Don't assume that someone at your ISP can't tell you this information. You may be right, but in all honesty, they are the people who will have this information. Since you could purchase a static IP from them (even though you don't want one) they are the ones in the know.
You can't reliably narrow down the range... at all, really. I mean, let's just throw numbers out there. For example...
If your IP address one day was 126.96.36.199... who is to say that your ISP has only leased 69.79.10.xxx for use for their customers. They could have 69.79.xxx.xxx available to them, which means that there are more than 65,000 addresses available there. And if you monitor the addresses to which you are assigned for... say... a week, who is to say that these are the only subnets they operate in? Do you have to watch for a month? What if they rotate subnets every 6 months or every year? This is why I say you can't reliably guess at a narrow range.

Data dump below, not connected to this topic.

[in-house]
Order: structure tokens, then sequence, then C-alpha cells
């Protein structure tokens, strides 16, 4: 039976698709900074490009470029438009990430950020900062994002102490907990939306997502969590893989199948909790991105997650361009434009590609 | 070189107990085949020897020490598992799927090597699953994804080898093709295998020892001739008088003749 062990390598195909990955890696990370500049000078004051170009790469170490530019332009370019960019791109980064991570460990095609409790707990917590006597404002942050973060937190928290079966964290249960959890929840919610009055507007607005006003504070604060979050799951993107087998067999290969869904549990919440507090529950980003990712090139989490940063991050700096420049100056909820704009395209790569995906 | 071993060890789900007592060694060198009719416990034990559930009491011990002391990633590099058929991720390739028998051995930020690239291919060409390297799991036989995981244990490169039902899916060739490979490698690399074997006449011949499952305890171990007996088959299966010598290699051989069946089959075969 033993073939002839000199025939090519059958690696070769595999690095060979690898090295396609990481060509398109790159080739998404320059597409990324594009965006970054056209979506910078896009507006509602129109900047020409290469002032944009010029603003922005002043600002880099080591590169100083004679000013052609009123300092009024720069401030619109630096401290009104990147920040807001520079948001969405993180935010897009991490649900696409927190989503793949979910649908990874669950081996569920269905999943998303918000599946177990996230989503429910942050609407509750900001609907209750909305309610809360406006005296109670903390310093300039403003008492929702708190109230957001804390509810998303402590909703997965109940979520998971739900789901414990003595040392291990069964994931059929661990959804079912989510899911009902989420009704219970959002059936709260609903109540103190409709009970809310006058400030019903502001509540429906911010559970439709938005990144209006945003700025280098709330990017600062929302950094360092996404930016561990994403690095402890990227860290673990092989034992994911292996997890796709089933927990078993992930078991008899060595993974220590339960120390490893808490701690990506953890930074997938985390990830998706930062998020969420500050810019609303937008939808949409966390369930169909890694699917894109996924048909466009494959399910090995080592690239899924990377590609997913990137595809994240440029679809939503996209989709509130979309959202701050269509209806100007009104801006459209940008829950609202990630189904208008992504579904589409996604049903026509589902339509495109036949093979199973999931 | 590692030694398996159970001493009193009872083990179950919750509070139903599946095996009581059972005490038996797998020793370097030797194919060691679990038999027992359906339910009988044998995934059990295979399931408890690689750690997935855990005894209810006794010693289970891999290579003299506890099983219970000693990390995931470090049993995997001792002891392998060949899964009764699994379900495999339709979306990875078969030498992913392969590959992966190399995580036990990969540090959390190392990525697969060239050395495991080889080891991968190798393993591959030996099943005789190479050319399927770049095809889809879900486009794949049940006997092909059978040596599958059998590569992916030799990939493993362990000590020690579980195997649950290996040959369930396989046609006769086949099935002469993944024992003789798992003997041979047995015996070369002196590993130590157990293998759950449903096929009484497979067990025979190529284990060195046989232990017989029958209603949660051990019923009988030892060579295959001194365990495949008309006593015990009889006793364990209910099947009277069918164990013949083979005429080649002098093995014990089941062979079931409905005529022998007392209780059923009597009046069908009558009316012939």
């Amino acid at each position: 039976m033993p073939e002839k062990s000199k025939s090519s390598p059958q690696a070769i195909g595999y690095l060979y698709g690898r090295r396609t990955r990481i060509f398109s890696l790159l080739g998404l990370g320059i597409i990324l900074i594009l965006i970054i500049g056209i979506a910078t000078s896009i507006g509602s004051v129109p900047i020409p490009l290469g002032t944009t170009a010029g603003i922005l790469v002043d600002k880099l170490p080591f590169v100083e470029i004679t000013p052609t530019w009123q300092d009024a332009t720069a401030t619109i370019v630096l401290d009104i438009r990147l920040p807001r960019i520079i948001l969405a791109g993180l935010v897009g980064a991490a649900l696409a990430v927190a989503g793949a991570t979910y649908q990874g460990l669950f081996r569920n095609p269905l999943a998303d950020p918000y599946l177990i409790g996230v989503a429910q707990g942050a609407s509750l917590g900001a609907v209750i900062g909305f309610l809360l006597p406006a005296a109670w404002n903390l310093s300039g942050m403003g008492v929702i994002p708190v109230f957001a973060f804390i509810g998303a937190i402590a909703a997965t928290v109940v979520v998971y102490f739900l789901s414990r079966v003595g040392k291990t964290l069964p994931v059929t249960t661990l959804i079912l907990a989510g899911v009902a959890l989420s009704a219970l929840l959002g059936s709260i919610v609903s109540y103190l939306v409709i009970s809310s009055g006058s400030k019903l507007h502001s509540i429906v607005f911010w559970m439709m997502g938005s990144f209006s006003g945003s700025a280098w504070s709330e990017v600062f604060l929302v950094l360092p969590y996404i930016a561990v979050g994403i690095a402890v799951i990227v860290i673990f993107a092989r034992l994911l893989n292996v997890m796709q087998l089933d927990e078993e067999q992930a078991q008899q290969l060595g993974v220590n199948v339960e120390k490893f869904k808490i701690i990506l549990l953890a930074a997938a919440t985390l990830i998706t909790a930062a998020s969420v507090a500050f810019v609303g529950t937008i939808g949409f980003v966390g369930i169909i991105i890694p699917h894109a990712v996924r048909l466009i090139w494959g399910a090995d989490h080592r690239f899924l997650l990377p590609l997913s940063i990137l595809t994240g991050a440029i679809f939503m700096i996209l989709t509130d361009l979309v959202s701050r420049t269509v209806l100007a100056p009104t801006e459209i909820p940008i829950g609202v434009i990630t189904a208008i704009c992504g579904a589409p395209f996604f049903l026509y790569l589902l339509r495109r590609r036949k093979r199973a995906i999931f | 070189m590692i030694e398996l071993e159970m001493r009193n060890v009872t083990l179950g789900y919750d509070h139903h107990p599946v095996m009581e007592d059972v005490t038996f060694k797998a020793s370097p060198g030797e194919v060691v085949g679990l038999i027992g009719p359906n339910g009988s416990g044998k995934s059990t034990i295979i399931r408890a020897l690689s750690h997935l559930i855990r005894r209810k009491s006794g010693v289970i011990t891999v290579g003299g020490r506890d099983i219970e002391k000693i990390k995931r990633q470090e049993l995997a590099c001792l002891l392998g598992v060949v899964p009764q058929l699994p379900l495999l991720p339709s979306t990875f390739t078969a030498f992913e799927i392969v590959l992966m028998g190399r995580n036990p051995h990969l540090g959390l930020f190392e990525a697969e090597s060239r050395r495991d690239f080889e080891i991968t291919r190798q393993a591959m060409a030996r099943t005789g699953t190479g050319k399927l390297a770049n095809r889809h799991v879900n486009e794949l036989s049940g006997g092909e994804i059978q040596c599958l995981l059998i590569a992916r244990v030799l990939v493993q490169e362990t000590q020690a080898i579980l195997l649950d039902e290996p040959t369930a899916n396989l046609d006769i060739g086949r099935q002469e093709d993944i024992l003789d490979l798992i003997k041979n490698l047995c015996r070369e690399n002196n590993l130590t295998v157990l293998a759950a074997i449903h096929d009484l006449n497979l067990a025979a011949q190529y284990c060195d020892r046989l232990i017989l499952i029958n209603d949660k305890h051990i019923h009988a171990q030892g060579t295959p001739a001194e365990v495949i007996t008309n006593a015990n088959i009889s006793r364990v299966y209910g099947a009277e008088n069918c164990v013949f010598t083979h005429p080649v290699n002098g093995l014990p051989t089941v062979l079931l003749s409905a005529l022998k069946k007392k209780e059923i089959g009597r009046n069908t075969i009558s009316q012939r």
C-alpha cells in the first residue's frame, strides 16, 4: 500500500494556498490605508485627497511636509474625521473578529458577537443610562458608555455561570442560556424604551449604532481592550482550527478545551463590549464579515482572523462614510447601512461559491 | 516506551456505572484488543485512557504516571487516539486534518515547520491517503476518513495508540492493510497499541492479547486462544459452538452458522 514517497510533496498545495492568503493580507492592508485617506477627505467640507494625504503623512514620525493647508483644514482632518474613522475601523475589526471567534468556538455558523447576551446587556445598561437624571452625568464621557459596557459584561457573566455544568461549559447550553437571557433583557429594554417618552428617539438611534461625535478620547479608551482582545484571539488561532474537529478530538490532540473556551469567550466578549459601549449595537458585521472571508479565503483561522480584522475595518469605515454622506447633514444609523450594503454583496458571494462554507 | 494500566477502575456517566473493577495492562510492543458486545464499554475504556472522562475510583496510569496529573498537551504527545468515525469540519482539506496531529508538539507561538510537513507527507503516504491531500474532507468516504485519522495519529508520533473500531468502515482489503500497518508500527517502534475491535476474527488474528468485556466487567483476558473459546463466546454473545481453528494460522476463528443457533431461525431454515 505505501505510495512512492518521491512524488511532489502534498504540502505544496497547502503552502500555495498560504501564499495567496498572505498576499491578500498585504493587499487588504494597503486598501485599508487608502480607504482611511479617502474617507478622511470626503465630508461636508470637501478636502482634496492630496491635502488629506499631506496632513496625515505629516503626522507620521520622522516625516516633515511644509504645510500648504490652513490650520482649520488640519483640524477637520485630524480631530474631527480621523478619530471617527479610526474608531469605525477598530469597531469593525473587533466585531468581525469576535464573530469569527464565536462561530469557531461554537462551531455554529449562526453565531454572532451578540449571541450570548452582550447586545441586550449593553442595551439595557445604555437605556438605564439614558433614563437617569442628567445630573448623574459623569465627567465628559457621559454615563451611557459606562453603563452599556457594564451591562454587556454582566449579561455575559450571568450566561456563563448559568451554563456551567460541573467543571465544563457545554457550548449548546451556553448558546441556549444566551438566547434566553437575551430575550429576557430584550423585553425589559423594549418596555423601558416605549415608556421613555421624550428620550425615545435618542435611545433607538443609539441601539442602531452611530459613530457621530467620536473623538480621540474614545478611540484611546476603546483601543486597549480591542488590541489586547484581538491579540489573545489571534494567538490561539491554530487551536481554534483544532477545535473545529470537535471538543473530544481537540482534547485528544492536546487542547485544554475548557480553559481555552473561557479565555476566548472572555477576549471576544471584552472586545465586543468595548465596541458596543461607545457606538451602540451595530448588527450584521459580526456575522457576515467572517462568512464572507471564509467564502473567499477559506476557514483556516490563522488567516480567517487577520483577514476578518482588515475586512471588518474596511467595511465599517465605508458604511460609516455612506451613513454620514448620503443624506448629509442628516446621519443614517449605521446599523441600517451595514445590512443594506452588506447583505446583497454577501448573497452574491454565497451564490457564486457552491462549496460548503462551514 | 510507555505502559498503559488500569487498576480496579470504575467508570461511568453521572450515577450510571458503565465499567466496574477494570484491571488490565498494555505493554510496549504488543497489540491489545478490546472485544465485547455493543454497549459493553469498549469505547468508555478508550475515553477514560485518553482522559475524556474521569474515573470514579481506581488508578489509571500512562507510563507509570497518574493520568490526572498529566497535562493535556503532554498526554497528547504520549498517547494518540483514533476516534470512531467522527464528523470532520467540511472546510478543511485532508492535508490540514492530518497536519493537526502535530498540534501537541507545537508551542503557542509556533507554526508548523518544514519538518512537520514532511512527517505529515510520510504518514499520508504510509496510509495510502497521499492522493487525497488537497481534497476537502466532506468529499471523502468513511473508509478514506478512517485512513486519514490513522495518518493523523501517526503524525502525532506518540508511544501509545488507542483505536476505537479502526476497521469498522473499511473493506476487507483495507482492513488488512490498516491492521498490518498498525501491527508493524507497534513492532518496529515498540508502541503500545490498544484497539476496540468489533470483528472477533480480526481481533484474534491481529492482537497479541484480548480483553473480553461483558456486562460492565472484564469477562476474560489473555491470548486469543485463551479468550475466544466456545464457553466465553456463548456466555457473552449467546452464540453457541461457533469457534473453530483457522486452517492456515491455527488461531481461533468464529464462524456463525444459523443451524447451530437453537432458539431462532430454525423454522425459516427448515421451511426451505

Of course, this really depends on how you define "narrow" and "reliably" for the purpose of this.
This is why I say you should take the chance and call your ISP tech support. Tell them what you need and exactly why you need it, and ask to speak to a level 2 tech or a supervisor. Honestly, they are usually far more supportive than you would think, especially when they are telling you things that do not make them directly responsible. They won't be as helpful telling you how to set up your router (because they don't want to be liable for equipment they don't own), but giving you the range you can expect your IP addresses to come from is not something you would not already experience on your own over time. They might turn you down, but hey... you never know if you don't ask.